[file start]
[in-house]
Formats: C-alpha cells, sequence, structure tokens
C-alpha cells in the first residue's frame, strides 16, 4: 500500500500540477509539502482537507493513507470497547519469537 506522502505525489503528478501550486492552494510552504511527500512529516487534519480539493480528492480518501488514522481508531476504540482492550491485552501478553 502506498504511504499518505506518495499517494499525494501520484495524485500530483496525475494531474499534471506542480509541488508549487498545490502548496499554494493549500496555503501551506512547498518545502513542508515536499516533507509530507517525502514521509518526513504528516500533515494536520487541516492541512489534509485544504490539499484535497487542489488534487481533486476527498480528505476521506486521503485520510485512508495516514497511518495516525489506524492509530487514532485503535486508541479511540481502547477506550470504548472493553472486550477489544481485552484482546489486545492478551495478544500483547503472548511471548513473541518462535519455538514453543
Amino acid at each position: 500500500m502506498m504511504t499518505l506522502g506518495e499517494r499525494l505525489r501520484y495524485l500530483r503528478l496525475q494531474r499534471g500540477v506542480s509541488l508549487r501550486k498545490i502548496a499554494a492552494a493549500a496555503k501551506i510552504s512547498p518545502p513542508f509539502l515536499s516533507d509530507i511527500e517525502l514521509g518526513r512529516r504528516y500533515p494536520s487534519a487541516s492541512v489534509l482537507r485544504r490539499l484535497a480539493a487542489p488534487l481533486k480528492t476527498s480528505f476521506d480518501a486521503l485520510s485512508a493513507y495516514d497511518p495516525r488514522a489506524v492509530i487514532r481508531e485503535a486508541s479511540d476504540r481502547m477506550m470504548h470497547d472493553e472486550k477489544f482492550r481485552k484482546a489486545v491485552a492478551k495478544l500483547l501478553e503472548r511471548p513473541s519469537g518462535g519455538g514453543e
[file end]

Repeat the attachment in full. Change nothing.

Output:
[in-house]
Formats: C-alpha cells, sequence, structure tokens
C-alpha cells in the first residue's frame, strides 16, 4: 500500500500540477509539502482537507493513507470497547519469537 506522502505525489503528478501550486492552494510552504511527500512529516487534519480539493480528492480518501488514522481508531476504540482492550491485552501478553 502506498504511504499518505506518495499517494499525494501520484495524485500530483496525475494531474499534471506542480509541488508549487498545490502548496499554494493549500496555503501551506512547498518545502513542508515536499516533507509530507517525502514521509518526513504528516500533515494536520487541516492541512489534509485544504490539499484535497487542489488534487481533486476527498480528505476521506486521503485520510485512508495516514497511518495516525489506524492509530487514532485503535486508541479511540481502547477506550470504548472493553472486550477489544481485552484482546489486545492478551495478544500483547503472548511471548513473541518462535519455538514453543
Amino acid at each position: 500500500m502506498m504511504t499518505l506522502g506518495e499517494r499525494l505525489r501520484y495524485l500530483r503528478l496525475q494531474r499534471g500540477v506542480s509541488l508549487r501550486k498545490i502548496a499554494a492552494a493549500a496555503k501551506i510552504s512547498p518545502p513542508f509539502l515536499s516533507d509530507i511527500e517525502l514521509g518526513r512529516r504528516y500533515p494536520s487534519a487541516s492541512v489534509l482537507r485544504r490539499l484535497a480539493a487542489p488534487l481533486k480528492t476527498s480528505f476521506d480518501a486521503l485520510s485512508a493513507y495516514d497511518p495516525r488514522a489506524v492509530i487514532r481508531e485503535a486508541s479511540d476504540r481502547m477506550m470504548h470497547d472493553e472486550k477489544f482492550r481485552k484482546a489486545v491485552a492478551k495478544l500483547l501478553e503472548r511471548p513473541s519469537g518462535g519455538g514453543e